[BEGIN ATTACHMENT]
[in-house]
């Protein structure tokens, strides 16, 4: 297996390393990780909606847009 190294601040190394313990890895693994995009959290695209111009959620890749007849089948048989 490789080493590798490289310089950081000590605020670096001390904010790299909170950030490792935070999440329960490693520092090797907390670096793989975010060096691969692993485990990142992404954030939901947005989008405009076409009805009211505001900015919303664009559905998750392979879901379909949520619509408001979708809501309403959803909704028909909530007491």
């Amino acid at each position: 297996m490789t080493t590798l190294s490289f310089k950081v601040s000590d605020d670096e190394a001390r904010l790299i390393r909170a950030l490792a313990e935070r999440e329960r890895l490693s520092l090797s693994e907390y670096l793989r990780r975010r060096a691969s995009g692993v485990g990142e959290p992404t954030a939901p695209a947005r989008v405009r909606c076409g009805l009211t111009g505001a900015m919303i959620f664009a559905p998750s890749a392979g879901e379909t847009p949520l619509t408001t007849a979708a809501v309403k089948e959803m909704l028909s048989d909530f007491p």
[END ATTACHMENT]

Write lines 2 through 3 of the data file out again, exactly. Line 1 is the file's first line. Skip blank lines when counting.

């Protein structure tokens, strides 16, 4: 297996390393990780909606847009 190294601040190394313990890895693994995009959290695209111009959620890749007849089948048989 490789080493590798490289310089950081000590605020670096001390904010790299909170950030490792935070999440329960490693520092090797907390670096793989975010060096691969692993485990990142992404954030939901947005989008405009076409009805009211505001900015919303664009559905998750392979879901379909949520619509408001979708809501309403959803909704028909909530007491």
């Amino acid at each position: 297996m490789t080493t590798l190294s490289f310089k950081v601040s000590d605020d670096e190394a001390r904010l790299i390393r909170a950030l490792a313990e935070r999440e329960r890895l490693s520092l090797s693994e907390y670096l793989r990780r975010r060096a691969s995009g692993v485990g990142e959290p992404t954030a939901p695209a947005r989008v405009r909606c076409g009805l009211t111009g505001a900015m919303i959620f664009a559905p998750s890749a392979g879901e379909t847009p949520l619509t408001t007849a979708a809501v309403k089948e959803m909704l028909s048989d909530f007491p």